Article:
In 2005, Berghain's owners started a record label, Ostgut Ton,[4][33] conceived by former Ostgut resident DJ Nick Höppner after Ostgut's closure in 2003.[34] Its first releases were by Berghain/Panorama Bar DJ residents such as Marcel Dettmann, Cassy and Ben Klock. The label's music is mostly techno, tech house, Detroit techno and minimal techno.

In 2007, Berghain collaborated with the Berlin State Ballet to create Shut Up and Dance! Updated, a ballet for five dancers that was performed at the club in late June and early July that year.[35][36] The ballet's soundtrack, released on Ostgut Ton on May 29, 2007,[36] is made up of five specially composed tracks by prominent minimal techno artists, such as Luciano, Âme, Sleeparchive and Luke Slater (The 7th Plain).[37] The soundtrack received some positive reviews,[33][38][39] while the ballet was less well received.[40]

In October 2010, the label released a five-year anniversary compilation, Fünf, for which field recordings from within the club were used. Nick Höppner explained that the idea had come from his collaborator Emika on "a regular Sunday morning [at Berghain, where] she noticed how everything in the building was resonating and vibrating and swinging and humming–she realized that there were a lot of sounds coming from the building itself. That led to the idea of doing field recordings within the building while it's not open to the public."[34]

In the same 2010 interview, Höppner stated that Ostgut Ton was turning down many recordings because there are "so many in-house artists", while the label at that time was selling more product than other labels, but not generating much profit.[34]

In 2021 ARTE Concerts produced a series of three videos at the Berghain and released it on YouTube.[41]


DJ Magazine's top 100 Clubs[edit]

Berghain first entered DJ Magazine's Top 100 Clubs list in 2008, ranking 20th, and reached the top position the next year.[42]

Position by year[edit]

Year Position Notes Ref.
2008 20 New Entry [43]
2009 1 N/A [44]
2010 8 N/A [45]
2011 6 N/A [46]
2012 13 N/A [47]
2013 18 N/A [48]
2014 14 N/A [49]
2015 13 N/A [50]
2016 16 N/A [51]
2017 12 N/A [52]
2018 10 N/A [53]
2019 10 N/A [54]
2020 8 N/A [55]

International Dance Music Awards[edit]

Year Category Work Result Ref.
2010 Best Global Club Berghain - Berlin, Germany Nominated [56]
2012 Nominated [57]
2013 Nominated [58]
2014 Nominated [59]
2015 Nominated [60]
2016 Nominated [61]
2020 Nominated [62]

In popular culture[edit]

  • In 2013, American pop star Lady Gaga hosted an event at Berghain promoting her techno-inspired album, Artpop[63]
  • In the TV series Sense8 one of the characters, Riley Gunnarsdóttir, played by Tuppence Middleton, is admired for a recording of a DJ set she made in Berghain.[citation needed]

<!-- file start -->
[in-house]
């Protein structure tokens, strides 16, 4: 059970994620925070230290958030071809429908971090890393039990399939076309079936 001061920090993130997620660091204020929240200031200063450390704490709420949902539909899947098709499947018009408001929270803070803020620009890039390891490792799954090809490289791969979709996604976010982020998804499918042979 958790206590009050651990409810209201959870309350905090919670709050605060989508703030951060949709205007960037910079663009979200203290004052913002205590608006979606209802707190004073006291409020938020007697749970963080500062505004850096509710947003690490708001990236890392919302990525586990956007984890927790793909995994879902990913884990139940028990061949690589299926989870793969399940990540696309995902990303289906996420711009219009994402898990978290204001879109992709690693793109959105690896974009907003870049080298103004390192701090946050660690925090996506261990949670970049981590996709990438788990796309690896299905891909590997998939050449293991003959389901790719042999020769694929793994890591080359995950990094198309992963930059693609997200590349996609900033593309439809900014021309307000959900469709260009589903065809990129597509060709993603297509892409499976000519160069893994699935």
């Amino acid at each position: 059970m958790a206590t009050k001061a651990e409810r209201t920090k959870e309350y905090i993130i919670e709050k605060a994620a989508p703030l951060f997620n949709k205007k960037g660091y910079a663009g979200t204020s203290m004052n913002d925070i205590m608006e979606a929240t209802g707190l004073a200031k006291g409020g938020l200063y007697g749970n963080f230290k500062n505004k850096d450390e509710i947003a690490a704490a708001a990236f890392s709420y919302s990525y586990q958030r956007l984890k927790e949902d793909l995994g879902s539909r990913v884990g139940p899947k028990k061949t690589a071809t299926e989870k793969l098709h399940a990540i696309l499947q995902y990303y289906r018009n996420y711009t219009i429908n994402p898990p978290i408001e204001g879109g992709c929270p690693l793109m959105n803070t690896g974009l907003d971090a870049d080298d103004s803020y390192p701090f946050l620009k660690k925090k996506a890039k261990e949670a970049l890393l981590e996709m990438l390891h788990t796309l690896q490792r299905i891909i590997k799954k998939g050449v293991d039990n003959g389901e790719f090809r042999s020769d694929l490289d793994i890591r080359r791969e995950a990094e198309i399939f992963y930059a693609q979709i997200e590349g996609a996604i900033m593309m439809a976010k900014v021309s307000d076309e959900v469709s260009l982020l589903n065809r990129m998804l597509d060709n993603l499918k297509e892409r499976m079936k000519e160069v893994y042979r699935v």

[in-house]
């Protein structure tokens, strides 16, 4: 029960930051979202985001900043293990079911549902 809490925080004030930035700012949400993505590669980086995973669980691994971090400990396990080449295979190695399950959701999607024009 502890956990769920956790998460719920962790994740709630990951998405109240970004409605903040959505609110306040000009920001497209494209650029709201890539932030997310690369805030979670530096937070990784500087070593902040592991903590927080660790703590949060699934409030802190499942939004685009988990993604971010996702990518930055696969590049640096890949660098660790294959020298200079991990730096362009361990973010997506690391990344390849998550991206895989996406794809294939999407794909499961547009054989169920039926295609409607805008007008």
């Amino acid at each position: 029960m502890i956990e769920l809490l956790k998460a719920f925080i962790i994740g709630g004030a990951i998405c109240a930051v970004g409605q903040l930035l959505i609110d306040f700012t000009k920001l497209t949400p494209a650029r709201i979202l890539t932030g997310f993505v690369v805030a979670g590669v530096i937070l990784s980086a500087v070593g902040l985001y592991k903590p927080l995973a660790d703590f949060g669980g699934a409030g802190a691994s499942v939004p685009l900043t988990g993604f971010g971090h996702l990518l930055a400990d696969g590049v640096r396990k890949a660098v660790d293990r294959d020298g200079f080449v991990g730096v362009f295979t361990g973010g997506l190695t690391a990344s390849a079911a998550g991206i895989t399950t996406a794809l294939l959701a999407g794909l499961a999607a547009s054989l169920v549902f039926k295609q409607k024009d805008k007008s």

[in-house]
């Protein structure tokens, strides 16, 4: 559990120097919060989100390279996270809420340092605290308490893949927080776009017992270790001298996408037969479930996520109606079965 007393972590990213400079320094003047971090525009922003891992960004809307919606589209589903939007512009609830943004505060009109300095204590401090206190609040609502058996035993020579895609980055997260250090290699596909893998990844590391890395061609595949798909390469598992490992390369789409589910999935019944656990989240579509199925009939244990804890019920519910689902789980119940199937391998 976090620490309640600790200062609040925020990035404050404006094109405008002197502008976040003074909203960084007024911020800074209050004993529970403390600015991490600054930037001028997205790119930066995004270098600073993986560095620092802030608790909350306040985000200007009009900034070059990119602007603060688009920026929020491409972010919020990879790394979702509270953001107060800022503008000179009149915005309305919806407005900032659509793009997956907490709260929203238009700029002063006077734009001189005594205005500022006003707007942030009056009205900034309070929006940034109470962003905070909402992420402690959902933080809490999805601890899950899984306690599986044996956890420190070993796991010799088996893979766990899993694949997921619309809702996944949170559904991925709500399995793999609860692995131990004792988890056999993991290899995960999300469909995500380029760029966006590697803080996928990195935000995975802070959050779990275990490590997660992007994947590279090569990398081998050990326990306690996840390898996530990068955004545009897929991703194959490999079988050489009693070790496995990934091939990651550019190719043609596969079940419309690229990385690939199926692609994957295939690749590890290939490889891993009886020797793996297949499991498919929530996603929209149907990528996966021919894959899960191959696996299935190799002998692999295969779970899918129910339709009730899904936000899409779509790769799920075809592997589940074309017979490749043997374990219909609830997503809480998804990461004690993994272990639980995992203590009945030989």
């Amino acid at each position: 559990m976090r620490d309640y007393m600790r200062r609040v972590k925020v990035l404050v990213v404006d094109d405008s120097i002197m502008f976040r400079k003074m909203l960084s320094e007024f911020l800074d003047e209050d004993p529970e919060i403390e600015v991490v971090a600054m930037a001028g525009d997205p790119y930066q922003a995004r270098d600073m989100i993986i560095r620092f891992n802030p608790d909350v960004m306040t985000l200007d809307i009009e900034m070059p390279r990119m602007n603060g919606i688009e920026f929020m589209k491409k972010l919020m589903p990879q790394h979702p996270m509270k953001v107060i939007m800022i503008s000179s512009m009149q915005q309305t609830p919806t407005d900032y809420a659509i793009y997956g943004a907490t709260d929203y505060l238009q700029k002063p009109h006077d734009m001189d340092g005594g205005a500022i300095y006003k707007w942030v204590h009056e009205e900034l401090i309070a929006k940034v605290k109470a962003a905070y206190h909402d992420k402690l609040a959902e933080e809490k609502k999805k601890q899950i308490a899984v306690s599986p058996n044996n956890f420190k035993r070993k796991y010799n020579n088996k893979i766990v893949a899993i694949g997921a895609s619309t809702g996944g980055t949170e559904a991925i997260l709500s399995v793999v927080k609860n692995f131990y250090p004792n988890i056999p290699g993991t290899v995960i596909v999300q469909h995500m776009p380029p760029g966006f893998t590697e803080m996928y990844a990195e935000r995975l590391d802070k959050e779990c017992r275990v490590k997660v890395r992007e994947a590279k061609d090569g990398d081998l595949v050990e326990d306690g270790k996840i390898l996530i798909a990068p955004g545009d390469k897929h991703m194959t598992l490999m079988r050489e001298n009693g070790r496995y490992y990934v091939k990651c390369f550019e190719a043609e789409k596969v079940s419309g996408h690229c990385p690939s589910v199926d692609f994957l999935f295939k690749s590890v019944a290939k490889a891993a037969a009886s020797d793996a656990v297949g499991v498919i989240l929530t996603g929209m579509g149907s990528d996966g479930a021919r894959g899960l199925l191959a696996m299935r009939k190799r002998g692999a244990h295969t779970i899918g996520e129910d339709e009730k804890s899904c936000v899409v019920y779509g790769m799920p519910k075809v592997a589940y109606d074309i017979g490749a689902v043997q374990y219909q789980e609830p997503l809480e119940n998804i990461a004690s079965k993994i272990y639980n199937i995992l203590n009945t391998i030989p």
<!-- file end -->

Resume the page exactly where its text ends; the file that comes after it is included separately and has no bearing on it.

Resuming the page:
• In 2016, American comedian Conan O'Brien attempted to gain admission to Berghain while filming a travel episode of his television show Conan, but was denied and asked to leave due to the presence of his camera crew.[citation needed]
  • In 2017, the card game Bergnein was released, a satirical card game where the goal is to "Let the right people in, outshine your colleagues and win the game!"[64]
  • A character in the 2021 film The Matrix Resurrections, has a series of tattoos on his arm of the Berghain logo.[citation needed]
  • In the 2021 television series Gossip Girl, Max Wolfe is said in the pilot episode to have visited Berghain.[citation needed]

See also[edit]


  1. ^ a b c d e Rogers, Thomas (2014-02-06). "Berghain: The Secretive, Sex-Fueled World of Techno's Coolest Club". Rolling Stone. Retrieved 2022-01-02.
  2. ^ Panoramabar: Berlin's Underworld | XLR8R Archived 2008-02-08 at the Wayback Machine
  3. ^ a b c Paumgarten, Nick (16 March 2014). "Dancing Through Berlin". The New Yorker. Retrieved 2020-12-22.
  4. ^ a b c d e Sherburne, Philip (2007-05-09). "The Month In: Techno". Pitchfork Media. Retrieved 2007-07-04.
  5. ^ a b c d Cagney, Liam (2019-12-20). "Berghain at 15: What Next for Berlin's Legendary Nightclub?". Frieze. Retrieved 2022-01-02.
  6. ^ a b Wünsch, Silke (2021-10-02). "What makes Berlin's Berghain club special". Deutsche Welle. Archived from the original on 2021-10-01. Retrieved 2021-11-02.
  7. ^ andrew. "Ostgut, Berlin — Discopia". Archived from the original on 2006-08-29. Retrieved 2020-12-22.
  8. ^ "Berlin electro club Berghain turns two". The Berlin Paper. 2006-12-16. Archived from the original on 2007-07-05. Retrieved 2007-07-04.
  9. ^ Andreas Tzortzis (1 May 2007). "In Berlin, art among the ruins". The New York Times. Retrieved 9 April 2014.
  10. ^ Balzer, Jens (2012-08-15). "Berghain: Dies wäre Ihr Klub gewesen". (in German). Retrieved 2016-07-09.
  11. ^ Phayouphorn, Anna-Maria (14 February 2017). "Karhard. "Mut zur Eleganz"" [Karhard. „Courage to be elegant“]. Groove Magazin (in German). Retrieved 2 January 2022.
  12. ^ a b Thaddeus-Johns, Josie (2019-11-14). "Anything Goes in Berlin's Clubs. But Are Bouncers Killing the Vibe? (Published 2019)". The New York Times. ISSN 0362-4331. Retrieved 2020-12-22.
  13. ^ "New Cassy mix captures Panoramabar". Resident Advisor. 2006-07-09. Retrieved 2007-07-04.
  14. ^ "Lab.Oratory Berlin". Archived from the original on 2019-12-03. Retrieved 2020-06-30.
  15. ^ Mahrt, Emin (August 2011). "The Story of Funktion One". Proud Magazine.